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What food from Kenya can you buy in Britain? The journey of one of Kenya's key export crops, mangetout peas, is described from the fields on Kenyan farms to supermarket shelves in Britain.
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First broadcast:
17 October 2008

Classroom Ideas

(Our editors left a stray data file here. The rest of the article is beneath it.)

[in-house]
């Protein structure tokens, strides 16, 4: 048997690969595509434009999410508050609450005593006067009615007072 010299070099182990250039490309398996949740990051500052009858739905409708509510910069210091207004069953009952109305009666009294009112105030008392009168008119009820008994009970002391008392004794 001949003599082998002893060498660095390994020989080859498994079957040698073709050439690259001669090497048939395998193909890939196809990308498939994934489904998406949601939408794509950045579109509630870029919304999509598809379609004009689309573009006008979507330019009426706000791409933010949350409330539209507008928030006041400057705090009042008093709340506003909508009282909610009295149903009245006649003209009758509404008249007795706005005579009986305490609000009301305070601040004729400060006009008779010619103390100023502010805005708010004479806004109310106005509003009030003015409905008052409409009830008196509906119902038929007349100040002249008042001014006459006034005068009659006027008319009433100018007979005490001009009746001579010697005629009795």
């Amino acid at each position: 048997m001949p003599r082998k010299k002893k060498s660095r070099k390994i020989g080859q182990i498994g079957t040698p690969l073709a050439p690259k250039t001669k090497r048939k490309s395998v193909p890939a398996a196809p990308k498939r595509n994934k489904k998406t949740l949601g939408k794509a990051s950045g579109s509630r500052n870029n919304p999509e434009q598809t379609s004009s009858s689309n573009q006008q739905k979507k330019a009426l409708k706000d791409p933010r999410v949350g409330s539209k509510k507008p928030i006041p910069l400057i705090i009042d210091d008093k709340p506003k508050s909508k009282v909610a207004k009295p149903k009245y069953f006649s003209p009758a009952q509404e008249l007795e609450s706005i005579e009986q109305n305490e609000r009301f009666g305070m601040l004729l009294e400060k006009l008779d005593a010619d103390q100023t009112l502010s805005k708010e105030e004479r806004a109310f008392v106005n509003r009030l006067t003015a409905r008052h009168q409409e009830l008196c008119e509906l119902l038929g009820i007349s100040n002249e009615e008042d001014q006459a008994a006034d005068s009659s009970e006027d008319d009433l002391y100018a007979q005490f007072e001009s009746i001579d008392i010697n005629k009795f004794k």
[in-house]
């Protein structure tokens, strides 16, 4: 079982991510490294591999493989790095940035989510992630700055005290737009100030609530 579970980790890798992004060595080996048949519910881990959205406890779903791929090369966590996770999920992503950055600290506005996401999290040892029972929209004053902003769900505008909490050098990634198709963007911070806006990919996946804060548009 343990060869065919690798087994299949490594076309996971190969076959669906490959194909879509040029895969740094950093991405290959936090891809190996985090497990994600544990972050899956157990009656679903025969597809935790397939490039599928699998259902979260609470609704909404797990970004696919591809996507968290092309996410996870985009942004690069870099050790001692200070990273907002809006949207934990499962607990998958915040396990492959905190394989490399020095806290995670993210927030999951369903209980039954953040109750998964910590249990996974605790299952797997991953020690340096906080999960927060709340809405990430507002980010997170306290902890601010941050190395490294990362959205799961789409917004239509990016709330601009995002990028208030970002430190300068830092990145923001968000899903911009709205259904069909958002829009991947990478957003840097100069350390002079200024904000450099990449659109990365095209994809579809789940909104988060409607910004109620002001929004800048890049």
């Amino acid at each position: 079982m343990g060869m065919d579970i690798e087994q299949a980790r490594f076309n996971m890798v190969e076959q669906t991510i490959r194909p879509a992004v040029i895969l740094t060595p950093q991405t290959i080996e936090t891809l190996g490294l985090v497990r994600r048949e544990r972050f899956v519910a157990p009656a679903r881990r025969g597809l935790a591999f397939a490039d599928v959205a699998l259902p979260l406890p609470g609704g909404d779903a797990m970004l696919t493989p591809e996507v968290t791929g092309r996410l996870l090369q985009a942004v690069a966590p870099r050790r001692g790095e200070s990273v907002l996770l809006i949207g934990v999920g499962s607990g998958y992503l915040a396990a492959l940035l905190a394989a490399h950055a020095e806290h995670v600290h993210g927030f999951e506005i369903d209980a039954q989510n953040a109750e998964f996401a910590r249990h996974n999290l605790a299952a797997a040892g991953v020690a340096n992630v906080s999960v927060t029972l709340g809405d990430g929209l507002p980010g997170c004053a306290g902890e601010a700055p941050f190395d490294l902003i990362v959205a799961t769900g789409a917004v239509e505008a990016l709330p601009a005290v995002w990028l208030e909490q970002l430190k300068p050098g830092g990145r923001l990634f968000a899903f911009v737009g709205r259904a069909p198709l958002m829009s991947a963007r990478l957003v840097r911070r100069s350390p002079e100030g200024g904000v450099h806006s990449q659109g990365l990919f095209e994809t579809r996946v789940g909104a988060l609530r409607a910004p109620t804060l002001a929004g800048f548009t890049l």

This clip could be used to consider the trade links between the UK and Kenya and the steps taken to get mangetout from pod to plate. Before watching the clip, pupils could be shown a map of Africa on which to locate Kenya as well as other artefacts from the country. These could include the Kenyan flag, a Maasai warrior or a picture of a lion. The pupils could select these from a box and try to guess the focus country (one of the objects could be a box of mangetout.) The pupils could be encouraged to eat a mangetout. After the clip, the pupils could put the following terms in the correct order to demonstrate the processes in the trade of mangetout, (watered, picked, weighed and checked, refrigerated, transported to the UK, put onto supermarket shelves). Groups could consider whether they think Kenya is richer or poorer than the UK, justifying their answers using evidence form the clip. Pupils might use the clip to contrast the mechanised farming and transport methods of the UK with the manual practices of Kenya. They might also consider that mangetout is an unprocessed raw material that makes very little money for the country. This is a direct contrast to the expensive high tech goods (such as computer consoles), developed in a rich country such as Japan and the USA.

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